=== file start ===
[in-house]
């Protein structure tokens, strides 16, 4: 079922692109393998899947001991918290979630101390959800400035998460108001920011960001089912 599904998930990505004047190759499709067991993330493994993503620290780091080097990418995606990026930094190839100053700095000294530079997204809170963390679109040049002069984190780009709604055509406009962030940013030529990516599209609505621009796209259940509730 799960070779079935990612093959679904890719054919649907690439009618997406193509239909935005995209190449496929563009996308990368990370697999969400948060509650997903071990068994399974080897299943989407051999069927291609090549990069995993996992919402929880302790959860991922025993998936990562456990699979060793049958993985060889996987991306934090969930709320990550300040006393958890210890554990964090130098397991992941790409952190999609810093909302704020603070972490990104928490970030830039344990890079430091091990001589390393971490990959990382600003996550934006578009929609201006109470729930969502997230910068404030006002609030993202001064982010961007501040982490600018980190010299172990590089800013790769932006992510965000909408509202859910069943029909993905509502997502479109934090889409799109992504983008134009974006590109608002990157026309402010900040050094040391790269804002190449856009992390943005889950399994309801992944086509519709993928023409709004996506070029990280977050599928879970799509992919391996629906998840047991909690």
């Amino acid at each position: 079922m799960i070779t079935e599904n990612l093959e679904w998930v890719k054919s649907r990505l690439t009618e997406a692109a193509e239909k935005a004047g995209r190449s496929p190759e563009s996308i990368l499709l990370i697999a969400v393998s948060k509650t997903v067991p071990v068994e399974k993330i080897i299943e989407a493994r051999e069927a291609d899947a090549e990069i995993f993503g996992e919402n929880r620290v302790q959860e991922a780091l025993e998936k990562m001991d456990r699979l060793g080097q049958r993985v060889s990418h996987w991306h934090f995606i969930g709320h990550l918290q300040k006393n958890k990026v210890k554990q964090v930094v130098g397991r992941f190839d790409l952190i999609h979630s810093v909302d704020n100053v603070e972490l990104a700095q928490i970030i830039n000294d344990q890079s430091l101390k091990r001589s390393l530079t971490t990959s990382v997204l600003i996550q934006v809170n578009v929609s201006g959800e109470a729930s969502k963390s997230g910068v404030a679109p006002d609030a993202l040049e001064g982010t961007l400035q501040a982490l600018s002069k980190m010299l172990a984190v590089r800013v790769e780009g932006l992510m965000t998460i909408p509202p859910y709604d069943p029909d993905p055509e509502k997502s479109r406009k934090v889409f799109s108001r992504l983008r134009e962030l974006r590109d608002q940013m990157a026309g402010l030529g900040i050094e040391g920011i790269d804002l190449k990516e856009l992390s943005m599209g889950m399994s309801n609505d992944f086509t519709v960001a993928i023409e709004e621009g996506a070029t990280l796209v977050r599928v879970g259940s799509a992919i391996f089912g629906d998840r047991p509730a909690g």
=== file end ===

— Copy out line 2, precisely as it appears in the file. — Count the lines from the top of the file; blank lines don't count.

């Protein structure tokens, strides 16, 4: 079922692109393998899947001991918290979630101390959800400035998460108001920011960001089912 599904998930990505004047190759499709067991993330493994993503620290780091080097990418995606990026930094190839100053700095000294530079997204809170963390679109040049002069984190780009709604055509406009962030940013030529990516599209609505621009796209259940509730 799960070779079935990612093959679904890719054919649907690439009618997406193509239909935005995209190449496929563009996308990368990370697999969400948060509650997903071990068994399974080897299943989407051999069927291609090549990069995993996992919402929880302790959860991922025993998936990562456990699979060793049958993985060889996987991306934090969930709320990550300040006393958890210890554990964090130098397991992941790409952190999609810093909302704020603070972490990104928490970030830039344990890079430091091990001589390393971490990959990382600003996550934006578009929609201006109470729930969502997230910068404030006002609030993202001064982010961007501040982490600018980190010299172990590089800013790769932006992510965000909408509202859910069943029909993905509502997502479109934090889409799109992504983008134009974006590109608002990157026309402010900040050094040391790269804002190449856009992390943005889950399994309801992944086509519709993928023409709004996506070029990280977050599928879970799509992919391996629906998840047991909690």